Kings Report – Jan. 14
A day after the Kings opened their abbreviated training camp before overflowing bleachers and a robust contingent of a couple dozen media members, the numbers at the Toyota Training Center dwindled on Day Two.
With about 25 fans looking on and a press corps reduced to dozen media members, the Kings went to work minus much of the previous day’s hype on a chilly Monday morning in El Segundo.
There were, however, a couple of big additions on the ice.
Newly acquired Anthony Stewart participated in drills and Anze Kopitar skated with associate coach Bernie Nicholls after practice. Kopitar, who has not yet been cleared to practice, was testing the knee he injured while playing in Sweden and getting accustomed to wearing a brace for the first time in his career.
“I didn’t really know what to expect,” Kopitar said. “But it felt good. We’ll see, day-by-day, how it progresses.”
Kopitar, who took passes from Nicholls and shot pucks into a wide-open net on an empty sheet of ice, did not appear to be hampered by the injury but said he is still not at 100 percent.
“I didn’t go all out right off the hop,” Kopitar said. “I wanted to pretty much just get the turns in and the crossovers. I was curious to explore the turns, the pivots. I didn’t have any problems. There is a little discomfort, but I honestly thought it would be worse.”
As for the custom brace he was fitted for yesterday, Kopitar admitted that will “take a little getting used to.”
Stewart, who arrived from Carolina in yesterday’s deal for Kevin Westgarth, is ready to shake off the surprise of being dealt on the first day of camp and move forward with his new team.
“Whenever you get traded, it’s a bit of a surprise,” Stewart said. “But Carolina, not making the playoffs last year, has a lot of young guys coming up. The GM mentioned that there would be six-or-seven guys from the minors making the team. Me being one of the third or fourth line guys, I sort of saw myself on the outside looking in.”
Stewart is happy to be landing in Los Angeles, where he is familiar with many of his new teammates and eager to be one of the players on the inside looking out.
“There is not better team to get traded to than the Stanley Cup champions,” Stewart said. “It’s a system that fits my strengths, being a big body that can skate. I know a bunch of the guys. I played World Juniors with Richie (Mike Richards) and Carts (Jeff Carter). I know (Drew) Doughty from back in Toronto. I played with (Colin) Fraser, and I know (Brad) Richardson, so it’s not like there are a lot of strangers in the room. I am grateful for the opportunity and I am not here just to be a warm body. I want to be an impact player as soon as possible.”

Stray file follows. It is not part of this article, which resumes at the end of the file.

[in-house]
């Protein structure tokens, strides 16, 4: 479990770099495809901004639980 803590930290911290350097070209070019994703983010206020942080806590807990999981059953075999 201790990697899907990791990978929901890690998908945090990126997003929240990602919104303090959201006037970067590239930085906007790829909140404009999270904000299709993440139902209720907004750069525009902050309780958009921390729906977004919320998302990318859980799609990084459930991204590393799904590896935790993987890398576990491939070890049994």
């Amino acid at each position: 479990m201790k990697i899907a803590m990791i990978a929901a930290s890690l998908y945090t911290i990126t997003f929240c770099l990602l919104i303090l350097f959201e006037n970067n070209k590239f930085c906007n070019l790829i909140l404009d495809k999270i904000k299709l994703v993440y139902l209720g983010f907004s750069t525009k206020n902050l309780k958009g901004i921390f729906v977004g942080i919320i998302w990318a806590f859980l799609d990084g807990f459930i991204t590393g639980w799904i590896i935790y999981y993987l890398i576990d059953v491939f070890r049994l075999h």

Stewart then gave reporters a brief synopsis of his skill set.
“I am a power forward,” he said. “I like to play along the wall and I got some speed to my game, also, so I can beat a defenseman wide and crash the net.”
Coach Darryl Sutter said it was good to see Stewart on the ice, but stressed he will be in a battle for ice time.
“He is competing with three or four other guys that everybody assumes are in our lineup for the same position,” Sutter said. “You can’t play them all. We have a 23-man roster and can only dress 18 skaters.”
Dustin Brown stayed active during the lockout by playing in Zurich, Switzerland. Brown said he enjoyed the Swiss lifestyle and his time in Europe was a good experience for his family. More importantly, he said the two months he played in the Swiss League have him in game shape.
“I think it’s different for everyone,” Brown said. “But for me, it just feels like we had a five-or-six day break between games because I have been playing for two months in Switzerland. For some players who haven’t been playing any games this year, it might feel a little different because it’s their first real practice.”